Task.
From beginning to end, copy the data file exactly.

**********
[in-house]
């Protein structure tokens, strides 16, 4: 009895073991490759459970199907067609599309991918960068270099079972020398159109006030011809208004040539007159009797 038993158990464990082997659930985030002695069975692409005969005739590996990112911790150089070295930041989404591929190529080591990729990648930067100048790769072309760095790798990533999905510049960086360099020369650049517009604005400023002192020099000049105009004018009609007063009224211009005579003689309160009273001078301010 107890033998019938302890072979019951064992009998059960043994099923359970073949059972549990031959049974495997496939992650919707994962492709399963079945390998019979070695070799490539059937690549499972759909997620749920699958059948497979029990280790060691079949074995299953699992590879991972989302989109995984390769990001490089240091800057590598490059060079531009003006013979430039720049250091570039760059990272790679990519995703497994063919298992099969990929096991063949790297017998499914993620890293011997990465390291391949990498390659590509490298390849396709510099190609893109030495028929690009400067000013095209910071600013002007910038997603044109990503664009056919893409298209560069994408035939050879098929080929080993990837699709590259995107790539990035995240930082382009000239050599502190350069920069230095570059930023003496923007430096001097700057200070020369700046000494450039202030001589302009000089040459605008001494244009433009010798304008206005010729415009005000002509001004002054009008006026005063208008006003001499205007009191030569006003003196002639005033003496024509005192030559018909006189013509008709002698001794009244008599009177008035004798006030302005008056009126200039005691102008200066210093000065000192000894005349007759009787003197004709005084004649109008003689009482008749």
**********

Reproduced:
[in-house]
């Protein structure tokens, strides 16, 4: 009895073991490759459970199907067609599309991918960068270099079972020398159109006030011809208004040539007159009797 038993158990464990082997659930985030002695069975692409005969005739590996990112911790150089070295930041989404591929190529080591990729990648930067100048790769072309760095790798990533999905510049960086360099020369650049517009604005400023002192020099000049105009004018009609007063009224211009005579003689309160009273001078301010 107890033998019938302890072979019951064992009998059960043994099923359970073949059972549990031959049974495997496939992650919707994962492709399963079945390998019979070695070799490539059937690549499972759909997620749920699958059948497979029990280790060691079949074995299953699992590879991972989302989109995984390769990001490089240091800057590598490059060079531009003006013979430039720049250091570039760059990272790679990519995703497994063919298992099969990929096991063949790297017998499914993620890293011997990465390291391949990498390659590509490298390849396709510099190609893109030495028929690009400067000013095209910071600013002007910038997603044109990503664009056919893409298209560069994408035939050879098929080929080993990837699709590259995107790539990035995240930082382009000239050599502190350069920069230095570059930023003496923007430096001097700057200070020369700046000494450039202030001589302009000089040459605008001494244009433009010798304008206005010729415009005000002509001004002054009008006026005063208008006003001499205007009191030569006003003196002639005033003496024509005192030559018909006189013509008709002698001794009244008599009177008035004798006030302005008056009126200039005691102008200066210093000065000192000894005349007759009787003197004709005084004649109008003689009482008749």